Realistically, he probably won’t be us with much longer, but when he passes from this realm, he will be remembered forever as the “King of the Blues.”
B.B. King was born Sept. 16, 1925, and I hope he makes it to his 90th birthday. During his decades of performing, he and his guitar Lucille have become known around the world for a readily identifiable sound and soulful singing that defines a whole genre of music.
According to his website, he is resting at his home these days after canceling the last eight shows of his tour last year. Up to that point, he had done 70 performances. Seventy. Amazing.
Rolling Stone magazine in its 2003 list ranked him at No.3 on its list of the “100 greatest guitarists of all time.” Deservedly so, considering the man began pumping out a string of hits in the early ’50s — classics like “Everyday I Have The Blues” “You Upset Me Baby” and “Sweet Little Angel” — and has come to be appreciated by multiple generations of fans.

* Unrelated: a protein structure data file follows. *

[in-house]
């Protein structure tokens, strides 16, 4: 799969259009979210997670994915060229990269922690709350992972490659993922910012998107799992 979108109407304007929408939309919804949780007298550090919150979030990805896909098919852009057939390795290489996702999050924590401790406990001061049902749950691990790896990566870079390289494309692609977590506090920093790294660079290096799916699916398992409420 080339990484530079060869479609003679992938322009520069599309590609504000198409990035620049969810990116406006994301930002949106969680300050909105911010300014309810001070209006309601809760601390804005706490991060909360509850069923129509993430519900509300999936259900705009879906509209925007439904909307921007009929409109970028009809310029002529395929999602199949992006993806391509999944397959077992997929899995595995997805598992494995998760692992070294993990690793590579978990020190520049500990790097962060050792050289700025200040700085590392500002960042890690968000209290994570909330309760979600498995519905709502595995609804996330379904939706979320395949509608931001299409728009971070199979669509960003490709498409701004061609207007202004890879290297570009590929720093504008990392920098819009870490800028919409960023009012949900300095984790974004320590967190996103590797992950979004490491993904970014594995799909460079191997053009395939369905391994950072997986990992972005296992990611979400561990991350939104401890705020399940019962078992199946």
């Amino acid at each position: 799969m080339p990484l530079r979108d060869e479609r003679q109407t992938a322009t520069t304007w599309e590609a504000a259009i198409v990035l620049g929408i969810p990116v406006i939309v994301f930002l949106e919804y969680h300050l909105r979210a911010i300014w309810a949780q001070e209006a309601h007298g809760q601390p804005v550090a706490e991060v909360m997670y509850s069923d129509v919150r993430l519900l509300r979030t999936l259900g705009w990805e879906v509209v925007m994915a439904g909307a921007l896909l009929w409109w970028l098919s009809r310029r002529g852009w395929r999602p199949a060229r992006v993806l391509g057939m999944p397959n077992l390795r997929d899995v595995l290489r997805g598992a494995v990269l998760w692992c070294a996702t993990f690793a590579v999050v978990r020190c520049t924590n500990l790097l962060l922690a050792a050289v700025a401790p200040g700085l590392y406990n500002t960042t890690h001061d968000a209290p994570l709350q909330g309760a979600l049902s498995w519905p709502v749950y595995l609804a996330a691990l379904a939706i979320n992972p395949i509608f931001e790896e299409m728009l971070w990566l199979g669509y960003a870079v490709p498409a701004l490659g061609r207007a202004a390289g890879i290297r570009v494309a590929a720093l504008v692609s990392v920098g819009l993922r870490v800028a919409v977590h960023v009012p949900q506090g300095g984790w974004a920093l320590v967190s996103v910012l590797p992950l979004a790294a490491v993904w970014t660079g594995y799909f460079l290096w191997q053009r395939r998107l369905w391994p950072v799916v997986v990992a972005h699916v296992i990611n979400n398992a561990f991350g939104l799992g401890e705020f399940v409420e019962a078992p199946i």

He is, of course, best known for “The Thrill is Gone,” which won a Grammy Award and in my teenage years became one of my favorite songs.
As a college student in the Bay Area, I saw him perform at Winterland in San Francisco, just a few feet from the stage, and shook his hand after his set.
In the twilight of his career, B.B. has collaborated with so many bands and musicians — everyone from U2 (“When Love Comes To Town”) to Eric Clapton, Susan Tedeschi and Derek Trucks — there are too many to list.
When I pause to consider that this man was born in a cabin on a cotton plantation in Mississippi, I’m in awe of the distance he’s traveled to become the American music icon he is.